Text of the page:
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Jacob Bronowski (18 January 1908 – 22 August 1974) was a Britishmarker mathematician and biologist of Polish-Jewish origin. He is best remembered as the presenter and writer of the 1973 BBC television documentary series, The Ascent of Man.

Life and work

Jacob Bronowski was born in Łódźmarker, Congress Polandmarker, Russian Empiremarker in 1908. His family moved to Germany during the First World War, and then to Englandmarker in 1920. Although, according to Bronowski, he knew only two English words on arriving in Great Britain, he gained admission to the Central Foundation Boys' Schoolmarker in Londonmarker and went on to study at the University of Cambridgemarker.

As a mathematics student at Jesus College, Cambridgemarker, Bronowski co-edited — with William Empson — the literary periodical Experiment, which first appeared in 1928. Bronowski would pursue this sort of dual activity, in both the mathematical and literary worlds, throughout his professional life. He was also a strong chess player, earning a half-blue while at Cambridge and composing numerous chess problems for the British Chess Magazine between 1926 and 1970. He received a Ph.D. in mathematics in 1935, writing a dissertation in algebraic geometry. From 1934 to 1942 he taught mathematics at the University College of Hull. For a time in the 1930s he lived near Laura Riding and Robert Graves in Majorcamarker.

During the Second World War Bronowski worked in operations research, and afterward became Director of Research for the National Coal Board in the UKmarker. Following his experiences as an official observer of the after-effects of the Nagasaki and Hiroshima bombings, he turned to biology, as did his friend Leo Szilard, to better understand the nature of violence. Bronowski was an associate director of the Salk Institutemarker from 1964.

Jacob Bronowski married Rita Coblentz in 1941. The couple had four children, all daughters, the eldest being the British academic Lisa Jardine and another being the filmmaker Judith Bronowski.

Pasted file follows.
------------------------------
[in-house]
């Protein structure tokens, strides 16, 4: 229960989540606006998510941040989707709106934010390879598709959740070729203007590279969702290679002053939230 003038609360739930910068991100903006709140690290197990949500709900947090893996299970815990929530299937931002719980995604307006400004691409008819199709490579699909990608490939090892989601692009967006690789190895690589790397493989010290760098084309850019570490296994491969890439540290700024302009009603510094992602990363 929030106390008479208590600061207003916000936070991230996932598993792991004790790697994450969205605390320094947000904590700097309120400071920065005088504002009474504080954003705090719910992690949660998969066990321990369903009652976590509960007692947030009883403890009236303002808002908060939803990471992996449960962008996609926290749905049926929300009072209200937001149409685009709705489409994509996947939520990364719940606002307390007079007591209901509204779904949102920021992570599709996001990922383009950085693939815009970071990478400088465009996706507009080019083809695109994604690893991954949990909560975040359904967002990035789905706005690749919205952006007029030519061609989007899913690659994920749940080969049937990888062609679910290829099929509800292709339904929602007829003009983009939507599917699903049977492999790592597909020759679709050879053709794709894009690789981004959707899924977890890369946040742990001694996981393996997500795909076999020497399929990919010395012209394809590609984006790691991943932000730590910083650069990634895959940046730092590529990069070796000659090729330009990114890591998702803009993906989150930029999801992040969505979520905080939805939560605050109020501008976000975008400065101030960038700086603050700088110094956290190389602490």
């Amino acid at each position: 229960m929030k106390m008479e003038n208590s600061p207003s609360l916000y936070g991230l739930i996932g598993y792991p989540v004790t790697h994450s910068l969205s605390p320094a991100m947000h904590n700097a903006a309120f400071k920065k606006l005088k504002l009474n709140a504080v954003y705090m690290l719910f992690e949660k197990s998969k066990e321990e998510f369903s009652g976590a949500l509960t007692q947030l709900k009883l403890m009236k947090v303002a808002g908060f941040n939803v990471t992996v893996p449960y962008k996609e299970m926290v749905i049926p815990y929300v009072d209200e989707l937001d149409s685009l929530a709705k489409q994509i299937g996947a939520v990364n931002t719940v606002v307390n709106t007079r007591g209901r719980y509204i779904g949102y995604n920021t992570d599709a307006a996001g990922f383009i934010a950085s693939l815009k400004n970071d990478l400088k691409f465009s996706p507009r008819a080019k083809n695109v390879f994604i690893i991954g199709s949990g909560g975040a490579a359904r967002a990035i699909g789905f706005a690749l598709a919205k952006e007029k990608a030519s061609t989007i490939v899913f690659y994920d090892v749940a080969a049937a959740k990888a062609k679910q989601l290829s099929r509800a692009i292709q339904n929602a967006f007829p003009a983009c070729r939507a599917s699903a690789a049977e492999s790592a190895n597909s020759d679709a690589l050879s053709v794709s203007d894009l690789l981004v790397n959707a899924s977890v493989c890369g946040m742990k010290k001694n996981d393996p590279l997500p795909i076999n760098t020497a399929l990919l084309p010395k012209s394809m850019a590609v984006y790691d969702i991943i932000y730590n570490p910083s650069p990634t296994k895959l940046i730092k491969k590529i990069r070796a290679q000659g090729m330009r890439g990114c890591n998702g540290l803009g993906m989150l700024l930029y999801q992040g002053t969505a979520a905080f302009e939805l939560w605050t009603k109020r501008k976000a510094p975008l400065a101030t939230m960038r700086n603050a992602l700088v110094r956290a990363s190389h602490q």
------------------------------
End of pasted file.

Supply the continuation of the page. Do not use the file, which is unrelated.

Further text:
In 1950, Bronowski was given the Taung child's fossilized skull and asked to try, using his statistical skills, to combine a measure of the size of the skull's teeth with their shape in order to discriminate them from the teeth of apes. Work on this turned his interests towards the human biology of humanities intellectual products.

In 1967 Bronowski delivered the six Silliman Foundation lectures at Yale Universitymarker and chose as his subject the role of imagination and symbolic language in the progress of scientific knowledge. Transcripts of the lectures were published posthumously in 1978 as The Origins of Knowledge and Imagination and remain in print.

He first became familiar to the British public through appearances on the BBC television version of The Brains Trust in the late 1950s, but is better known for his thirteen part series The Ascent of Man (1973). This was an inspiration for Carl Sagan to make Cosmos in 1980. During the making of The Ascent of Man, Bronowski was interviewed by Michael Parkinson, and Bronowski's description of a visit to Auschwitzmarker — he had lost many family members during the Nazi era — was described by Parkinson as one of his most memorable interviews.

Jacob Bronowski died in 1974 of a heart attack in East Hamptonmarker, New Yorkmarker a year after The Ascent of Man was completed, and was buried in the western side of London's Highgate Cemeterymarker, near the entrance.


  • The Poet's Defence (1939)
  • William Blake: A Man Without a Mask (1943)
  • The Common Sense of Science (1951)
  • The Face of Violence (1954)
  • William Blake: The Penguin Poets Series (1958)
  • The Western Intellectual Tradition, From Leonardo to Hegel (1960) - with Bruce Mazlish
  • Biography of an Atom (1963) - with Millicent Selsam
  • Insight (1964)
  • Nature and Knowledge: The Philosophy of Contemporary Science (1969)
  • William Blake and the Age of Revolution (1972)
  • The Ascent of Man (1974)
  • A Sense of the Future (1977)
  • Magic Science & Civilization (1978)
  • The Origins of Knowledge and Imagination (1978)
  • The Visionary Eye: Essays in the Arts, Literature and Science (1979) - edited by Piero Ariotti and Rita Bronowski


The Ascent of Man placed sixty-fifth on a list of the 100 Greatest British Television Programmes drawn up by the British Film Institute in 2000 that was voted for by industry professionals. Charlie Brooker praises Bronowski and The Ascent of Man on his BBC 4 programme, Charlie Brooker's Screenwipe.


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